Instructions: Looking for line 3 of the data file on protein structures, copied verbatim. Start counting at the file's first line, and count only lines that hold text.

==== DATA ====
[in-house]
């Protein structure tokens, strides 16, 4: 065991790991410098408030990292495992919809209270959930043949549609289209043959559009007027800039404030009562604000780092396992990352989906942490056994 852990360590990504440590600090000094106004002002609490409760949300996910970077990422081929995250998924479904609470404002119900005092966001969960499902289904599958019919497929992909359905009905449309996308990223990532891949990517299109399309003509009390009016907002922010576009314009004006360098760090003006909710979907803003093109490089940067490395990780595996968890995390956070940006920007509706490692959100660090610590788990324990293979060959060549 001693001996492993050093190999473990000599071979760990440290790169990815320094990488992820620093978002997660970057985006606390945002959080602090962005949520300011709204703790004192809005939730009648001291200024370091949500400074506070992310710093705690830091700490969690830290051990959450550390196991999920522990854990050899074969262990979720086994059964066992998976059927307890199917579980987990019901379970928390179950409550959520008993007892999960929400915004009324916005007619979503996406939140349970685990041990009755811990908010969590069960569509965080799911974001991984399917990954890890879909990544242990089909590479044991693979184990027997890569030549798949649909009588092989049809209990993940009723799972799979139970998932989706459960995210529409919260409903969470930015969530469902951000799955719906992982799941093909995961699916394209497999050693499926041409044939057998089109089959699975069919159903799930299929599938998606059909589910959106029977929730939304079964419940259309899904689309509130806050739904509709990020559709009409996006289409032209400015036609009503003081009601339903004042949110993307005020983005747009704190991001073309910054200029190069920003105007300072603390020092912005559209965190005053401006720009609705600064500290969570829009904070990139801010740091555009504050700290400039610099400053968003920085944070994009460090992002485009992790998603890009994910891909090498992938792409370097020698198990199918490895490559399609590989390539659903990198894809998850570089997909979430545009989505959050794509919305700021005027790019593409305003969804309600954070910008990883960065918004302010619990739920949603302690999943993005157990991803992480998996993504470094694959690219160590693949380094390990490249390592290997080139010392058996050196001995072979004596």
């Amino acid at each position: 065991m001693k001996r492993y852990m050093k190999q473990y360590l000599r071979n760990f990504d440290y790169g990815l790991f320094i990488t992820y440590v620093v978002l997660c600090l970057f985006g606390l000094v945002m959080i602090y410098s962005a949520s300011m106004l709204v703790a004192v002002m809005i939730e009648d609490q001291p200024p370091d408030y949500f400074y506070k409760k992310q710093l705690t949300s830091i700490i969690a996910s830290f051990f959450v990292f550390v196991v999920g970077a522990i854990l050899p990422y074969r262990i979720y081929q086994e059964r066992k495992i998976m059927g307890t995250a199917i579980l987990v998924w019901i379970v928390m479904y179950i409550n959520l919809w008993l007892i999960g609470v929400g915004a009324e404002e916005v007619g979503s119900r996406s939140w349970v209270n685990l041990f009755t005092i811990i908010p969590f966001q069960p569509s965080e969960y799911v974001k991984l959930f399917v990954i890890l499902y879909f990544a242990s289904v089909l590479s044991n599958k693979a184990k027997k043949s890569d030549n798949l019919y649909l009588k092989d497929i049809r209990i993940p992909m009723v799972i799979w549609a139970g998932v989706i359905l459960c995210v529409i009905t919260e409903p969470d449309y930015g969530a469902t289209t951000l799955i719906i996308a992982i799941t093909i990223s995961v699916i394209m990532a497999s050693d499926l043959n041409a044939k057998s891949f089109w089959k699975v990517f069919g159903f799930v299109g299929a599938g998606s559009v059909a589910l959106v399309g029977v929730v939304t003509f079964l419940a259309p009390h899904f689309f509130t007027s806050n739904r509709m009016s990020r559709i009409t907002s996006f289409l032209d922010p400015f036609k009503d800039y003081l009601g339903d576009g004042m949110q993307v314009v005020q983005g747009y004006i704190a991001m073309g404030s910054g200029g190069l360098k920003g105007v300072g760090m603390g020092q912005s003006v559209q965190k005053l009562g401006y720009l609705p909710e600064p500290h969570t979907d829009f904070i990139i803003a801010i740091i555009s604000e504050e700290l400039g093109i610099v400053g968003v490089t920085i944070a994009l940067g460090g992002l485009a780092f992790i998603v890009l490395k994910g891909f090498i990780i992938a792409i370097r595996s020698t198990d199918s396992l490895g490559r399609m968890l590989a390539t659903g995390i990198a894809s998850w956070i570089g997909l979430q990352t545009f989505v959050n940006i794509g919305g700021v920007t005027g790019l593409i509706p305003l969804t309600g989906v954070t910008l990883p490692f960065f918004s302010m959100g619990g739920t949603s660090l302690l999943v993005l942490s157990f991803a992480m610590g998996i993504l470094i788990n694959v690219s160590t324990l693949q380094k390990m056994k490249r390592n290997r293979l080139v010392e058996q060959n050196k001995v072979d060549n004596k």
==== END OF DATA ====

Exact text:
């Amino acid at each position: 065991m001693k001996r492993y852990m050093k190999q473990y360590l000599r071979n760990f990504d440290y790169g990815l790991f320094i990488t992820y440590v620093v978002l997660c600090l970057f985006g606390l000094v945002m959080i602090y410098s962005a949520s300011m106004l709204v703790a004192v002002m809005i939730e009648d609490q001291p200024p370091d408030y949500f400074y506070k409760k992310q710093l705690t949300s830091i700490i969690a996910s830290f051990f959450v990292f550390v196991v999920g970077a522990i854990l050899p990422y074969r262990i979720y081929q086994e059964r066992k495992i998976m059927g307890t995250a199917i579980l987990v998924w019901i379970v928390m479904y179950i409550n959520l919809w008993l007892i999960g609470v929400g915004a009324e404002e916005v007619g979503s119900r996406s939140w349970v209270n685990l041990f009755t005092i811990i908010p969590f966001q069960p569509s965080e969960y799911v974001k991984l959930f399917v990954i890890l499902y879909f990544a242990s289904v089909l590479s044991n599958k693979a184990k027997k043949s890569d030549n798949l019919y649909l009588k092989d497929i049809r209990i993940p992909m009723v799972i799979w549609a139970g998932v989706i359905l459960c995210v529409i009905t919260e409903p969470d449309y930015g969530a469902t289209t951000l799955i719906i996308a992982i799941t093909i990223s995961v699916i394209m990532a497999s050693d499926l043959n041409a044939k057998s891949f089109w089959k699975v990517f069919g159903f799930v299109g299929a599938g998606s559009v059909a589910l959106v399309g029977v929730v939304t003509f079964l419940a259309p009390h899904f689309f509130t007027s806050n739904r509709m009016s990020r559709i009409t907002s996006f289409l032209d922010p400015f036609k009503d800039y003081l009601g339903d576009g004042m949110q993307v314009v005020q983005g747009y004006i704190a991001m073309g404030s910054g200029g190069l360098k920003g105007v300072g760090m603390g020092q912005s003006v559209q965190k005053l009562g401006y720009l609705p909710e600064p500290h969570t979907d829009f904070i990139i803003a801010i740091i555009s604000e504050e700290l400039g093109i610099v400053g968003v490089t920085i944070a994009l940067g460090g992002l485009a780092f992790i998603v890009l490395k994910g891909f090498i990780i992938a792409i370097r595996s020698t198990d199918s396992l490895g490559r399609m968890l590989a390539t659903g995390i990198a894809s998850w956070i570089g997909l979430q990352t545009f989505v959050n940006i794509g919305g700021v920007t005027g790019l593409i509706p305003l969804t309600g989906v954070t910008l990883p490692f960065f918004s302010m959100g619990g739920t949603s660090l302690l999943v993005l942490s157990f991803a992480m610590g998996i993504l470094i788990n694959v690219s160590t324990l693949q380094k390990m056994k490249r390592n290997r293979l080139v010392e058996q060959n050196k001995v072979d060549n004596k």